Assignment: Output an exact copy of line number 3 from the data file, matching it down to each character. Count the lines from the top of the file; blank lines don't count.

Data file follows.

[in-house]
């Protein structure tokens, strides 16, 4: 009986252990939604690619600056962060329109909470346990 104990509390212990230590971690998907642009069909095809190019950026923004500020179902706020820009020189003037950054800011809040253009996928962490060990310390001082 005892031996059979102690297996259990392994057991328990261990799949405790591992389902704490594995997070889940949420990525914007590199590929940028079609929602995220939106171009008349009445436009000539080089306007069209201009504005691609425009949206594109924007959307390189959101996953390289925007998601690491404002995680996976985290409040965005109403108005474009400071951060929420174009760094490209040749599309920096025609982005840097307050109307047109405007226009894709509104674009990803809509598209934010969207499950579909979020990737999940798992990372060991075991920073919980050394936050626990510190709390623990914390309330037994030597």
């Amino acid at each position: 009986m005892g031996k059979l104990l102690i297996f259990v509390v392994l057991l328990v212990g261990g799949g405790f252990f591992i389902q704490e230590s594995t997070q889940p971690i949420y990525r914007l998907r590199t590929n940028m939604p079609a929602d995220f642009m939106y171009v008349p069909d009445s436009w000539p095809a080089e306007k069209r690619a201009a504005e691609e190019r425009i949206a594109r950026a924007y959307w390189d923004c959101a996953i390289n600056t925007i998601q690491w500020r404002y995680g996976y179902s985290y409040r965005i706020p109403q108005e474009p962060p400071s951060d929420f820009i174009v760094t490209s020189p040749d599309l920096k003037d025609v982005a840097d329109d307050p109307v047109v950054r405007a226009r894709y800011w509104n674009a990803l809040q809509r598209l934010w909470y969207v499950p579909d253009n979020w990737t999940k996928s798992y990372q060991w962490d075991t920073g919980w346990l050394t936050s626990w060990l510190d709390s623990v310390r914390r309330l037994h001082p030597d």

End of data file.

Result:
């Amino acid at each position: 009986m005892g031996k059979l104990l102690i297996f259990v509390v392994l057991l328990v212990g261990g799949g405790f252990f591992i389902q704490e230590s594995t997070q889940p971690i949420y990525r914007l998907r590199t590929n940028m939604p079609a929602d995220f642009m939106y171009v008349p069909d009445s436009w000539p095809a080089e306007k069209r690619a201009a504005e691609e190019r425009i949206a594109r950026a924007y959307w390189d923004c959101a996953i390289n600056t925007i998601q690491w500020r404002y995680g996976y179902s985290y409040r965005i706020p109403q108005e474009p962060p400071s951060d929420f820009i174009v760094t490209s020189p040749d599309l920096k003037d025609v982005a840097d329109d307050p109307v047109v950054r405007a226009r894709y800011w509104n674009a990803l809040q809509r598209l934010w909470y969207v499950p579909d253009n979020w990737t999940k996928s798992y990372q060991w962490d075991t920073g919980w346990l050394t936050s626990w060990l510190d709390s623990v310390r914390r309330l037994h001082p030597d």